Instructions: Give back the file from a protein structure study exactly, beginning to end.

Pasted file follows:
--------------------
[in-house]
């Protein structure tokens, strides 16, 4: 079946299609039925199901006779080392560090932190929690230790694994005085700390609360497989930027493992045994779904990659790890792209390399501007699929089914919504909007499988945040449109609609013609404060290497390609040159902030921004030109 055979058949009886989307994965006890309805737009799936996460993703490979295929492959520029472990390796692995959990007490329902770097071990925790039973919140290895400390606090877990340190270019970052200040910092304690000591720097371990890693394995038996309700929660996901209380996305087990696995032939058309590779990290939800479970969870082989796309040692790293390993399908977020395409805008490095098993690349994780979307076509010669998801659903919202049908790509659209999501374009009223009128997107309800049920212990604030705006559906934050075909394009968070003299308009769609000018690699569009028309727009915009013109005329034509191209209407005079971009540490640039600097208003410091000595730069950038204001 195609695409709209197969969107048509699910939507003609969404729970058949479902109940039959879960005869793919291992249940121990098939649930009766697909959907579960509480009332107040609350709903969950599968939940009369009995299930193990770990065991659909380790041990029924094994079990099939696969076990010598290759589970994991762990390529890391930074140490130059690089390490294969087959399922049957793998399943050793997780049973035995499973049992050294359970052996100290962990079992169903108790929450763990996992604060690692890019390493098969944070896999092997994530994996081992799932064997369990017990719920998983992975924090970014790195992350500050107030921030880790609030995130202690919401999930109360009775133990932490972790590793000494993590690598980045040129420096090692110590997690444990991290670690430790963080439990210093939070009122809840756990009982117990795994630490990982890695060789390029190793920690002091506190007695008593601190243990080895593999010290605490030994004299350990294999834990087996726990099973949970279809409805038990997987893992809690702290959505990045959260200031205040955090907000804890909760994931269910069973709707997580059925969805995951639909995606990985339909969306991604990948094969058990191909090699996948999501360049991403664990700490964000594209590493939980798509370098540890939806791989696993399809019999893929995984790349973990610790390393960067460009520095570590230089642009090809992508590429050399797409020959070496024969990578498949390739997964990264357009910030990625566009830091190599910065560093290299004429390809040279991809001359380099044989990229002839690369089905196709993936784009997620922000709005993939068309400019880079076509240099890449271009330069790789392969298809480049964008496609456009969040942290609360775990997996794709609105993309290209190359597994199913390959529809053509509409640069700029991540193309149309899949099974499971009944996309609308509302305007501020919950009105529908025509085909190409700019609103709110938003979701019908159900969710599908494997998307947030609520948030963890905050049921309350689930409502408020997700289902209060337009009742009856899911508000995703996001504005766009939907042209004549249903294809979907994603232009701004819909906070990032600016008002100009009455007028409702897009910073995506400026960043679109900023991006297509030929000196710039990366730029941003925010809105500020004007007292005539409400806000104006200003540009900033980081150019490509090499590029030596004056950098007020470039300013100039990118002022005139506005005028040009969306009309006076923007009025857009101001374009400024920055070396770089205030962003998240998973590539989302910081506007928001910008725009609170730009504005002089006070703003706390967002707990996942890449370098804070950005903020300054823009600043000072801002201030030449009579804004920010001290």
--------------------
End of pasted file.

[in-house]
């Protein structure tokens, strides 16, 4: 079946299609039925199901006779080392560090932190929690230790694994005085700390609360497989930027493992045994779904990659790890792209390399501007699929089914919504909007499988945040449109609609013609404060290497390609040159902030921004030109 055979058949009886989307994965006890309805737009799936996460993703490979295929492959520029472990390796692995959990007490329902770097071990925790039973919140290895400390606090877990340190270019970052200040910092304690000591720097371990890693394995038996309700929660996901209380996305087990696995032939058309590779990290939800479970969870082989796309040692790293390993399908977020395409805008490095098993690349994780979307076509010669998801659903919202049908790509659209999501374009009223009128997107309800049920212990604030705006559906934050075909394009968070003299308009769609000018690699569009028309727009915009013109005329034509191209209407005079971009540490640039600097208003410091000595730069950038204001 195609695409709209197969969107048509699910939507003609969404729970058949479902109940039959879960005869793919291992249940121990098939649930009766697909959907579960509480009332107040609350709903969950599968939940009369009995299930193990770990065991659909380790041990029924094994079990099939696969076990010598290759589970994991762990390529890391930074140490130059690089390490294969087959399922049957793998399943050793997780049973035995499973049992050294359970052996100290962990079992169903108790929450763990996992604060690692890019390493098969944070896999092997994530994996081992799932064997369990017990719920998983992975924090970014790195992350500050107030921030880790609030995130202690919401999930109360009775133990932490972790590793000494993590690598980045040129420096090692110590997690444990991290670690430790963080439990210093939070009122809840756990009982117990795994630490990982890695060789390029190793920690002091506190007695008593601190243990080895593999010290605490030994004299350990294999834990087996726990099973949970279809409805038990997987893992809690702290959505990045959260200031205040955090907000804890909760994931269910069973709707997580059925969805995951639909995606990985339909969306991604990948094969058990191909090699996948999501360049991403664990700490964000594209590493939980798509370098540890939806791989696993399809019999893929995984790349973990610790390393960067460009520095570590230089642009090809992508590429050399797409020959070496024969990578498949390739997964990264357009910030990625566009830091190599910065560093290299004429390809040279991809001359380099044989990229002839690369089905196709993936784009997620922000709005993939068309400019880079076509240099890449271009330069790789392969298809480049964008496609456009969040942290609360775990997996794709609105993309290209190359597994199913390959529809053509509409640069700029991540193309149309899949099974499971009944996309609308509302305007501020919950009105529908025509085909190409700019609103709110938003979701019908159900969710599908494997998307947030609520948030963890905050049921309350689930409502408020997700289902209060337009009742009856899911508000995703996001504005766009939907042209004549249903294809979907994603232009701004819909906070990032600016008002100009009455007028409702897009910073995506400026960043679109900023991006297509030929000196710039990366730029941003925010809105500020004007007292005539409400806000104006200003540009900033980081150019490509090499590029030596004056950098007020470039300013100039990118002022005139506005005028040009969306009309006076923007009025857009101001374009400024920055070396770089205030962003998240998973590539989302910081506007928001910008725009609170730009504005002089006070703003706390967002707990996942890449370098804070950005903020300054823009600043000072801002201030030449009579804004920010001290």